# Approximating the gamma function near x=-3

I've just started self studying James Nearing's "Mathematical Tools for Physicists" (available at http://www.physics.miami.edu/~nearing/mathmethods/mathematical_methods-three.pdf), and I'm having trouble with problem 1.16 about the gamma function, defined for positive x as $$\Gamma(x)= \int_0^\infty t^{x-1}e^{-t}\,dt.$$

What is the gamma function for x near 1? 0? -1? -2? -3? Now sketch a graph of the gamma function from -3 through positive values. Ans: Near -3, $\Gamma(x)≈-1/(6(x+3))$

The problem also suggests to make use of the identity $x\Gamma(x)= \Gamma(x+1)$. Earlier in the text he mentions how, since $\Gamma(1)=0!=1$, using the identity above we can make the approximation for x near 0: $\Gamma(x)≈\frac{\Gamma(1)}{x}=\frac{1}{x}$.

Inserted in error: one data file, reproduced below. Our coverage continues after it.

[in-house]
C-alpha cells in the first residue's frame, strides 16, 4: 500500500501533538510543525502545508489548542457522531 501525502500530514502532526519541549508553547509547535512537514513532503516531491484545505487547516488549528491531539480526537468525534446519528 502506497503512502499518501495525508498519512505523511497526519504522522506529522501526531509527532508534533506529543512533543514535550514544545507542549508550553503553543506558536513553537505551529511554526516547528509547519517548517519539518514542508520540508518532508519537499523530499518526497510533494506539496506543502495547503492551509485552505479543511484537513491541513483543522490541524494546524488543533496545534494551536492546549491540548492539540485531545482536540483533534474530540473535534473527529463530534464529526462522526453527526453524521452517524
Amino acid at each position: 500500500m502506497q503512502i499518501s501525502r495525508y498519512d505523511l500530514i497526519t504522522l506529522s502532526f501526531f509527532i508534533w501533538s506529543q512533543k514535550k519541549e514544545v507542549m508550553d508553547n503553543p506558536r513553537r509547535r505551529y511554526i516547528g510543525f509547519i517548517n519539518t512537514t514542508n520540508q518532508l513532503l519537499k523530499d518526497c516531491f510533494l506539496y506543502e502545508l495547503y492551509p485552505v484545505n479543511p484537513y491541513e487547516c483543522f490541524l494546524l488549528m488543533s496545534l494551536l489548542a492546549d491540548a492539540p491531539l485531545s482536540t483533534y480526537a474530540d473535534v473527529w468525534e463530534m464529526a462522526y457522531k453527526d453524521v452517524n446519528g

I've tried to replicate this technique by approximating $\Gamma(x)$ near -1 as $\Gamma(x)=\frac{\Gamma(x+1)}{x}≈\frac{1/(x+1)}{x}=\frac{1}{x(x+1)}.$ Continuing in this manner leads to $\Gamma(x)≈1/(x(x+1)(x+2)(x+3))$ for x near -3, which doesn't agree with his answer. Thanks in advance for the help!

mfb
Mentor
You are on the right track, and nearly done:
Close to -3, what is x(x+1)(x+2) approximately?

$\Gamma(x)≈1/(x(x+1)(x+2)(x+3))$ for x near -3, which doesn't agree with his answer.
It agrees !

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haha wow can't believe I didn't notice that. thanks!